Thursday 18 July 2019

'World famous' in the Liberties, now locals want a plaque to honour Brendan Grace


Brendan Grace
Brendan Grace
Nicola Anderson

Nicola Anderson

An RTÉ documentary in 1976 focused on Brendan Grace's roots in the Dublin Liberties and his 'reminiscences'. He was just 25 years of age - and already a national legend.

By that stage, the Liberties he fondly remembered had not changed all that much.

Still there in 1976 was Lockhart's butchers - run by the father of Jim Lockhart of the Horslips.

Also there was Molloy's shop - the old-fashioned grocer where Brendan Grace's mother once ran up a bill so beyond her that Brendan took a job there to bring it down.

Now, a laundrette stands where Lockhart's once was and a modern convenience store straddles across not only the former Molloy's but also the fishmongers that was once next door.

But Grace's name remains lovingly on the lips of the tightly knit community of the Liberties because he remained an Echlin Street boy to the last, reared in the Echlin Street buildings, overlooking St James's Church and the Parochial Hall.

In the flat where the Grace family were reared now lives Stephen Flitton, who revealed that Brendan Grace came for a look around his old home six years ago.


Nostalgic visit: Stephen Flitton lives in Brendan's childhood home
Nostalgic visit: Stephen Flitton lives in Brendan's childhood home

"The story was I came home one day to a note through the letterbox that was from a woman called Christine who asked to come up and see the apartment where she was brought up," said Stephen.

"She asked if she could bring her brother and when I met them, I thought there was something familiar about him."

He eventually put two and two together and Grace gave him the gift of his book and a bottle of wine as a thank you for allowing him to visit.

These were the first purpose-built apartments in Dublin, explained Stephen, though it had only an outdoors 'privy' in Grace's time.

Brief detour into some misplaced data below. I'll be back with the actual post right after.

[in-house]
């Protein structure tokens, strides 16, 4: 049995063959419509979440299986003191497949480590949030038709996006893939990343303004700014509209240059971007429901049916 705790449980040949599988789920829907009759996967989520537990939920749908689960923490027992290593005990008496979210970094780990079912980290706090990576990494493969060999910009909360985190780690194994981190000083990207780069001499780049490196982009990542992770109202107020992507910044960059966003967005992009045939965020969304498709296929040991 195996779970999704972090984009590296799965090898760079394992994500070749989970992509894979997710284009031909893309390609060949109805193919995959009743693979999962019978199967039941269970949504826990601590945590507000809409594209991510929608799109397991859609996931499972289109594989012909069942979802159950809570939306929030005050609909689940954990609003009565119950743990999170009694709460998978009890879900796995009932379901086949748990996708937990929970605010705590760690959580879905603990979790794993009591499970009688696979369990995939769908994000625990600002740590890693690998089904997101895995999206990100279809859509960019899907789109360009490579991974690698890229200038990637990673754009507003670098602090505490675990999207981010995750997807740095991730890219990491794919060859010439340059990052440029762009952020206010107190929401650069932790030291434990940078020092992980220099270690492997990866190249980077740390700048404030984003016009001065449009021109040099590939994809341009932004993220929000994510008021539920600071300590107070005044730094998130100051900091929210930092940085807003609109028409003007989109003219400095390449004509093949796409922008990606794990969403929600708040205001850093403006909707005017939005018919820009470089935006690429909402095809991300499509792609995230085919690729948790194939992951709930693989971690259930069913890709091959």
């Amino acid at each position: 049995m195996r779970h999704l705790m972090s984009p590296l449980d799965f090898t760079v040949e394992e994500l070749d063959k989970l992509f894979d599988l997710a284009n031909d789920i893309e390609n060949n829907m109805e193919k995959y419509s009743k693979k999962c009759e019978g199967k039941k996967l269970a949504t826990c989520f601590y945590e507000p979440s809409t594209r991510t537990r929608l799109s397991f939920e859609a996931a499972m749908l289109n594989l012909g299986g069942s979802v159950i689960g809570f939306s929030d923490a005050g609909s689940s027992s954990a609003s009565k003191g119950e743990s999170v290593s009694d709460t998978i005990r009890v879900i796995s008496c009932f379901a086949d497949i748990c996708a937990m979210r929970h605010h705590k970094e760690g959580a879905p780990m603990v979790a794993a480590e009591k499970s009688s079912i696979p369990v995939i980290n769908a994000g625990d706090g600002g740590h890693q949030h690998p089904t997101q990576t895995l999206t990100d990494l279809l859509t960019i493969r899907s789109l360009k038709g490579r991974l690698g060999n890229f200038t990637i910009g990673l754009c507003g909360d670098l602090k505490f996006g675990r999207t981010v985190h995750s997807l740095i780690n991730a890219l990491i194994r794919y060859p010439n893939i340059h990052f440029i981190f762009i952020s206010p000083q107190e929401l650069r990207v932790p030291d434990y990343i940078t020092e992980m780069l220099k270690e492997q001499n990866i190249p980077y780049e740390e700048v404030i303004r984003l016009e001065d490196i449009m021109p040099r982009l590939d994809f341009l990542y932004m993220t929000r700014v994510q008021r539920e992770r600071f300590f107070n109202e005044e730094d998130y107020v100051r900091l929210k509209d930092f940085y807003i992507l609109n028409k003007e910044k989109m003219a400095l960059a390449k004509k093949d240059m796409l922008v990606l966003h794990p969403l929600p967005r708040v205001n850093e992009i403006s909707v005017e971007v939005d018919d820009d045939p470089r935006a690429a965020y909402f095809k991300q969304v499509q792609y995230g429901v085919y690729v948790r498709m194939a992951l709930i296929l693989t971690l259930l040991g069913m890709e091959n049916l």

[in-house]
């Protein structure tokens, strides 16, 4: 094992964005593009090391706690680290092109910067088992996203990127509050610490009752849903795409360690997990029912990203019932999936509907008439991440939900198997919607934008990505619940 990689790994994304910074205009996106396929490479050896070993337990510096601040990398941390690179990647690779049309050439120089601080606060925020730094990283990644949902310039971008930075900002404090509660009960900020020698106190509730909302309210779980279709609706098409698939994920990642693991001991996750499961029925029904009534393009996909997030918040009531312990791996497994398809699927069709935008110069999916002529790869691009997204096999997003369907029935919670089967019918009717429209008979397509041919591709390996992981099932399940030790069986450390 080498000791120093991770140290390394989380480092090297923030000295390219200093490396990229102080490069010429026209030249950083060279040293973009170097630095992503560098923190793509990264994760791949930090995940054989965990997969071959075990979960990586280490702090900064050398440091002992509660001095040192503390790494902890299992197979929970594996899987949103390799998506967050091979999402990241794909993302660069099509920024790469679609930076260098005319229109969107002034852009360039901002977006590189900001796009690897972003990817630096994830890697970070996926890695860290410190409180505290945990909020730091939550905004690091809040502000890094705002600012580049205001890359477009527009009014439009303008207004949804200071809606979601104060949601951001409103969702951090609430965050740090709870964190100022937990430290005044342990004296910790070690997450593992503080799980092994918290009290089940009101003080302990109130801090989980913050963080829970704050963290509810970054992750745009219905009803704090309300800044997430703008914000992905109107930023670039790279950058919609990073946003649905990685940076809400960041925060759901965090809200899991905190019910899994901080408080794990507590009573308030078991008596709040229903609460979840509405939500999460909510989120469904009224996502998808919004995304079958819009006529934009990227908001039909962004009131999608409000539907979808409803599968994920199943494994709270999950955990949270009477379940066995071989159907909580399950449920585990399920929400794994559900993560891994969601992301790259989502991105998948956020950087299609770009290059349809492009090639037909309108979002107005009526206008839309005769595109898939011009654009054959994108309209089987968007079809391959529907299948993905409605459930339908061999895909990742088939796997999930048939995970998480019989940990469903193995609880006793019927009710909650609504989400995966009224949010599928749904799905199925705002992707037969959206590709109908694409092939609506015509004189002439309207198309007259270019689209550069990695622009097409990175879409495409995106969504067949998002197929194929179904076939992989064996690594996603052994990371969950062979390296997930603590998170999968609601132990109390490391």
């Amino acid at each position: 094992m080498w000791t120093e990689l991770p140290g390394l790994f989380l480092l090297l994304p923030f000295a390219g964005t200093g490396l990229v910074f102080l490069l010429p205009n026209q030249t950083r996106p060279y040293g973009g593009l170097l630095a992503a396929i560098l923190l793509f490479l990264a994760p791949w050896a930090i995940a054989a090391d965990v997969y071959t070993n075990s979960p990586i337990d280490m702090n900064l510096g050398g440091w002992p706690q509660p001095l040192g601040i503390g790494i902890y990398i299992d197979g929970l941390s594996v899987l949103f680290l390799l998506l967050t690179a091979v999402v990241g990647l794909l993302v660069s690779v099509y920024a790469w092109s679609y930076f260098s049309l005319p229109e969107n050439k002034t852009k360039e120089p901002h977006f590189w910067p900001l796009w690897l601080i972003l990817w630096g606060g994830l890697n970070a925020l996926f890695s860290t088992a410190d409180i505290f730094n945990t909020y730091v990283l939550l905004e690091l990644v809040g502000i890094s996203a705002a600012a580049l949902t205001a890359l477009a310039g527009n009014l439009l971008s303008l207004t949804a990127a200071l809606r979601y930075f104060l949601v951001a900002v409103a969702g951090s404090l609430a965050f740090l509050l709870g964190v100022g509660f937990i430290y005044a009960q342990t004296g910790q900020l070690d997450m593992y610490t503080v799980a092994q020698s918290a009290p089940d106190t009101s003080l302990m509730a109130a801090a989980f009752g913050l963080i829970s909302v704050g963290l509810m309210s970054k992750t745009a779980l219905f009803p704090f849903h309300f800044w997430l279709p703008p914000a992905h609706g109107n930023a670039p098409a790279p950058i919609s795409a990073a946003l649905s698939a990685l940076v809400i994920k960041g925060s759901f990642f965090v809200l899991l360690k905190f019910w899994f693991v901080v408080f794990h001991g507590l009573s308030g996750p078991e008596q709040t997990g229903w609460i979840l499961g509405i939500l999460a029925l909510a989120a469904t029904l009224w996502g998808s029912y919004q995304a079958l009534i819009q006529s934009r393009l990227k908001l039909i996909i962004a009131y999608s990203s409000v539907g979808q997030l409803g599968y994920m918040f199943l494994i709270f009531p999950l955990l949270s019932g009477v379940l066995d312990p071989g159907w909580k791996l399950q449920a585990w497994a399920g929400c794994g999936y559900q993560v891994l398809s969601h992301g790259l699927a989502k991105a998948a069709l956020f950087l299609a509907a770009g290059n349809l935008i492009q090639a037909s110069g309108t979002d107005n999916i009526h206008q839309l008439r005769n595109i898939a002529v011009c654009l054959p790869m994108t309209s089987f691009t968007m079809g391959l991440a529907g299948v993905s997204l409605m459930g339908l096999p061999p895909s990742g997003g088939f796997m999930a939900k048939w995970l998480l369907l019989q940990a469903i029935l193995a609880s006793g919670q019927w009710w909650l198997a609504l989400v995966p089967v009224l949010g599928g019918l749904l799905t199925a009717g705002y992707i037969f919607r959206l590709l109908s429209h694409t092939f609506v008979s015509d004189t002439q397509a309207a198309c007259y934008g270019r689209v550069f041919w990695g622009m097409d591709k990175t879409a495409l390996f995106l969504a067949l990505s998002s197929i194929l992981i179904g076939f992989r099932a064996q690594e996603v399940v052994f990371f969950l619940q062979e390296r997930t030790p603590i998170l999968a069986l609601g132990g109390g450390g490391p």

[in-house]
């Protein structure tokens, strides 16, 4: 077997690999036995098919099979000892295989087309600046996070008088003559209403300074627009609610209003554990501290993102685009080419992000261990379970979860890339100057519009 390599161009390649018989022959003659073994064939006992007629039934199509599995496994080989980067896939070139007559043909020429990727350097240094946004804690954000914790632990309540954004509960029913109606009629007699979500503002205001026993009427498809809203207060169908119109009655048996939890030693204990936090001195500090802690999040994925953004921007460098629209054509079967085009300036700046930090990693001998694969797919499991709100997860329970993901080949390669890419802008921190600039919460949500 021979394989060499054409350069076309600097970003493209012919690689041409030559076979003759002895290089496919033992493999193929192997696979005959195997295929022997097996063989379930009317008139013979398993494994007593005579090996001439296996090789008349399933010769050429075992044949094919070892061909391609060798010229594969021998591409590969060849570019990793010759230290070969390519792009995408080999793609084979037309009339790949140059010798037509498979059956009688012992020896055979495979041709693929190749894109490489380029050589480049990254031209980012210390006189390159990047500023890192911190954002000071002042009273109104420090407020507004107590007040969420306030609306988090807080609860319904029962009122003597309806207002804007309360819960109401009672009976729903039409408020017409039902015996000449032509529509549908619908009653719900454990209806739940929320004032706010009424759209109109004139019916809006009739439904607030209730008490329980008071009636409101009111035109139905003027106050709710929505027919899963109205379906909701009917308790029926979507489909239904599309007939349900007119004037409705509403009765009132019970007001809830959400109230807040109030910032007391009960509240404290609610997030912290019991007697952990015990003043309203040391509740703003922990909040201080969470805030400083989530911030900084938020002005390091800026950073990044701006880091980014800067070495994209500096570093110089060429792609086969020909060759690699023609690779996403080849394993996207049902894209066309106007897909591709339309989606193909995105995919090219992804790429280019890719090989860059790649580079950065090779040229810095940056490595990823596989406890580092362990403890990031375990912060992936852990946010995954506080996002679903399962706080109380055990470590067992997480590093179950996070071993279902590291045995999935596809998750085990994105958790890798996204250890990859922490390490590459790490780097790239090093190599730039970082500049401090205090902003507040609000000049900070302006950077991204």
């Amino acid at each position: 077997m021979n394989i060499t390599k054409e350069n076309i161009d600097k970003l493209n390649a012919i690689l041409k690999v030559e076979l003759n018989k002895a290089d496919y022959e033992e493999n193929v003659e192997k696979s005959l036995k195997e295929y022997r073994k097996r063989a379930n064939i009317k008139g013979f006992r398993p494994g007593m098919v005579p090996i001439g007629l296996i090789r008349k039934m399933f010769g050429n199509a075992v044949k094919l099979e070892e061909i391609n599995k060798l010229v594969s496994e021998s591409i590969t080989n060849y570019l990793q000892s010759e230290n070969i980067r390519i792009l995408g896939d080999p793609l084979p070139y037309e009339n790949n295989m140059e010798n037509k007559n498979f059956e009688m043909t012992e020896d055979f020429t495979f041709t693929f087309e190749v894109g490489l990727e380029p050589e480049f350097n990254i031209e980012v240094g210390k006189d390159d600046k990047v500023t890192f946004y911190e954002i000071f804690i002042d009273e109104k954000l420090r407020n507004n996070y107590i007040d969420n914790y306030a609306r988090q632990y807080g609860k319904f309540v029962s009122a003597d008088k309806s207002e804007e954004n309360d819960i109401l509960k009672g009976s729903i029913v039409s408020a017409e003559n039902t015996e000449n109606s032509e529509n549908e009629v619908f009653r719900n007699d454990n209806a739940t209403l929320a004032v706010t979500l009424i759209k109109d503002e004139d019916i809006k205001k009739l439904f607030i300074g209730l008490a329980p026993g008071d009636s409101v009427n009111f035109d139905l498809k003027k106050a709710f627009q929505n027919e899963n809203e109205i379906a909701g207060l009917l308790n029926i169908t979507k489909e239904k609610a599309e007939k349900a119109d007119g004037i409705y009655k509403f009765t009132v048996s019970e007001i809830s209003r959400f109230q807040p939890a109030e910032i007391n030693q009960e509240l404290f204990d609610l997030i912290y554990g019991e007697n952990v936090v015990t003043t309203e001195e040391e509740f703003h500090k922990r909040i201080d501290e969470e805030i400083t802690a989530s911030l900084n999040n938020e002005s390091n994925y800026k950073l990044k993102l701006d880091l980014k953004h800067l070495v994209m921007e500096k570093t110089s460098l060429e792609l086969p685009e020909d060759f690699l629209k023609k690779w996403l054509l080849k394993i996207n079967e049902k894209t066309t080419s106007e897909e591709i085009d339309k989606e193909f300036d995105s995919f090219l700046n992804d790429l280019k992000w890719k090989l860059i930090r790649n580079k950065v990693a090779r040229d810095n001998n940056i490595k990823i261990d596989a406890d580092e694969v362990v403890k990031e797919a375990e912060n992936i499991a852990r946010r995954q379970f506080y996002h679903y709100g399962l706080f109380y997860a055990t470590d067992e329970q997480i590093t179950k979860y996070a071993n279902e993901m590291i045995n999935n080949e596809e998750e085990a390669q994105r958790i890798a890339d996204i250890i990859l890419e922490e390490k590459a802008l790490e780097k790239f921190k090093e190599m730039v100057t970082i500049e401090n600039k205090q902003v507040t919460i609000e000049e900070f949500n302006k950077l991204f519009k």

"He was there for around an hour and was nostalgic rather than emotional," said Stephen, adding that he had a look around and took some photographs.

"He also talked about how he used to chase the milkman."

Stephen said he had joked with Grace that they would have to put a historical blue plaque outside the door to mark his origins.

"He just laughed," he said.

But now, the residents of the Echlin Street Buildings are talking in all seriousness about getting one of the plaques erected in honour of their famous one-time neighbour who had remembered his time there so fondly.

At Harkin's Bar further up the street, barman Paul Harkin said Grace used to often come back to visit Paul's father, Gerry.

"Dad was always glad to see him again - he had great time for him," said Paul, adding that Grace's parents used to drink there with Brendan Behan.

Local man Paul Cashin said everyone was proud of him in the Liberties.

"I've seen him a few times on-stage - he was a very funny man. Only two weeks ago I was watching one of his old TV shows and it was still funny," he said.

Waiting at a bus stop, Margaret O'Rourke, who used to work at the Guinness factory, said that he was "world famous" in the Liberties for his comedy routines.

"But I always thought he was a better singer," she said.

"It's a sad day."

Around the corner from Echlin Street at Allen's Garage, Robert Millist said Grace would sometimes work as a messenger boy for his father and then his mother would call him in for his dinner, he laughed.

Irish Independent

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